Not long ago, a client asked me to take a look at their home page and see if I could figure out why it was loading slower.
I did, and, I did.
I found a 42mb photo (that is way big!) loaded into the top banner area. They had loaded in a photo from a stock photo site. At full resolution. While it had shrunk it to fit the box on the page, at actual size the image area was almost 20 square feet. Which is bigger than you need on a web site.
Don’t do this, please.
Back in the 90s, when web was new and connections were slow, the emphasis for web people was always on making our graphics as small as possible, because back then, downloading anything that was 42mb would have taken forever.
Then, modems got faster, cable internet was popular, and sites were using larger images and graphics – with no real issues.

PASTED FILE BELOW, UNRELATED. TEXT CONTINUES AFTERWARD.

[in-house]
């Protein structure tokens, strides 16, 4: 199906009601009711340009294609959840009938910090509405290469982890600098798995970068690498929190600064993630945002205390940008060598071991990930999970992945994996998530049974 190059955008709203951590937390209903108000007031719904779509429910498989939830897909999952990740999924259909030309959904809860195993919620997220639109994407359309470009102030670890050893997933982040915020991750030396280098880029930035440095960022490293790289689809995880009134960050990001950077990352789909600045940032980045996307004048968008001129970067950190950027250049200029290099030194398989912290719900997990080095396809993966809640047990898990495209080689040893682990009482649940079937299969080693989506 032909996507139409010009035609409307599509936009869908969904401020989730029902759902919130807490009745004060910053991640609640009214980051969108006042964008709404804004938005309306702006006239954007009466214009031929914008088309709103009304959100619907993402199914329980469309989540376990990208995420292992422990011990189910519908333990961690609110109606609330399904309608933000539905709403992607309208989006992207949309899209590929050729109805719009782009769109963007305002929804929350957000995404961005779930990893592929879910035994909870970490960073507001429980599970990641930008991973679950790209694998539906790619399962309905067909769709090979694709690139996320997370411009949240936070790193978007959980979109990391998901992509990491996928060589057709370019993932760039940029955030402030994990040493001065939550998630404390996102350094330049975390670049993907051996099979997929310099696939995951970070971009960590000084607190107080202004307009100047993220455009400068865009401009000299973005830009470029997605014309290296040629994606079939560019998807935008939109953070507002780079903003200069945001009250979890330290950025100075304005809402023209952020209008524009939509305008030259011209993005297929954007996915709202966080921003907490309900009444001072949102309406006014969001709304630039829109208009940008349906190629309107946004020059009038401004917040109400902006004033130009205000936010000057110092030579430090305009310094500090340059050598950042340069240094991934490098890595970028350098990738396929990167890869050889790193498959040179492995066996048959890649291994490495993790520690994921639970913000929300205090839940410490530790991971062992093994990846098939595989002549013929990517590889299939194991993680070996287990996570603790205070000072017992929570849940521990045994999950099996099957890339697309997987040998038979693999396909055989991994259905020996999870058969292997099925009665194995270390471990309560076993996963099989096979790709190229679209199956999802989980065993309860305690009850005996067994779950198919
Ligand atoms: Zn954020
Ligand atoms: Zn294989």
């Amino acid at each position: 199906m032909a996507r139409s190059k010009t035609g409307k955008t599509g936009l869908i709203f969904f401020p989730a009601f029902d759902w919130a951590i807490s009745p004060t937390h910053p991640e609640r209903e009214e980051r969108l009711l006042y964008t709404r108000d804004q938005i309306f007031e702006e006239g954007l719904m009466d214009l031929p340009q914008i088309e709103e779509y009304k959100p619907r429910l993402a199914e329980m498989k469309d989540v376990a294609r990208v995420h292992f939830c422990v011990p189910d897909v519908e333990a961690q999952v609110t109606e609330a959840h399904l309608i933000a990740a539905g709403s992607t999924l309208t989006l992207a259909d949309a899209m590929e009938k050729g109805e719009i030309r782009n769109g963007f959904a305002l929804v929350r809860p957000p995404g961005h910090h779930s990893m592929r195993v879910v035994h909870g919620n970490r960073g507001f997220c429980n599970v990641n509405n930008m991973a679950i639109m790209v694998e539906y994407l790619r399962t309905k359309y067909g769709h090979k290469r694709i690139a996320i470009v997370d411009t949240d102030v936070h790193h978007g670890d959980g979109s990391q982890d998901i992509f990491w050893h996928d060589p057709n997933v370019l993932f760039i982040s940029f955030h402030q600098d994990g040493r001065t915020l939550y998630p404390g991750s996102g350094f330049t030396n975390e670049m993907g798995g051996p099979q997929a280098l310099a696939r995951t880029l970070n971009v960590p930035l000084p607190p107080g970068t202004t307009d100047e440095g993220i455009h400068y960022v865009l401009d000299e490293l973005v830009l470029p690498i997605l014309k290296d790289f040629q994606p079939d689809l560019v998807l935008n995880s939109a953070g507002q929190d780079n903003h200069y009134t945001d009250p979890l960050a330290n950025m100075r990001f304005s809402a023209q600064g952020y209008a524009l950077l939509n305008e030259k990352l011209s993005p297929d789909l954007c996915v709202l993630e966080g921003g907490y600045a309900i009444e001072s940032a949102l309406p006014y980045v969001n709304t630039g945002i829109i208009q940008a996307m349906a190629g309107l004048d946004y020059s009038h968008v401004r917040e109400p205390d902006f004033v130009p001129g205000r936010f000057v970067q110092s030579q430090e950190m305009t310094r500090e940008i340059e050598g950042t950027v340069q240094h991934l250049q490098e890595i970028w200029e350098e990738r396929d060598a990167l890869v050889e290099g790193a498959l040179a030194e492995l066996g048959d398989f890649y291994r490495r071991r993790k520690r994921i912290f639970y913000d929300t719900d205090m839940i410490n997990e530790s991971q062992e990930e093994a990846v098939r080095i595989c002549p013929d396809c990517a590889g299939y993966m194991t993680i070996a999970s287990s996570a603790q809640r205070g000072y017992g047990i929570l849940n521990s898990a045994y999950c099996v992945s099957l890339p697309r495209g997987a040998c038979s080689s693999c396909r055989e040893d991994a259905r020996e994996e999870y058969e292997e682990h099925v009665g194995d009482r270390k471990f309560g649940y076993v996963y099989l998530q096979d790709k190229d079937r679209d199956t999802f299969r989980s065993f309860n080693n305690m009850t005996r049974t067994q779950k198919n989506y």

But that time has passed and we’ve come almost full circle back to the olden days.
Mostly because of phones.
Websites need to load fast on phones, which have more limited connectivity and slower speeds (still fast historically, but not as fast as good wifi or hardwired). But, today customers expect the same speed and performance on their phones as they do on a laptop. Also, Google will penalize you for slower loading pages and impact where you show up in search results, especially on mobile devices.
And in addition to images, today’s websites load a lot more content, scripts, tracking, and other files than they did in the 90s.
So please make your images smaller. Don’t upload them directly from your phone, your stock photo site, or your camera. Because what else has happened is – hi-res images have become much higher res then even a few years ago. Which means even bigger files to manage.
In part two, we’ll talk about how.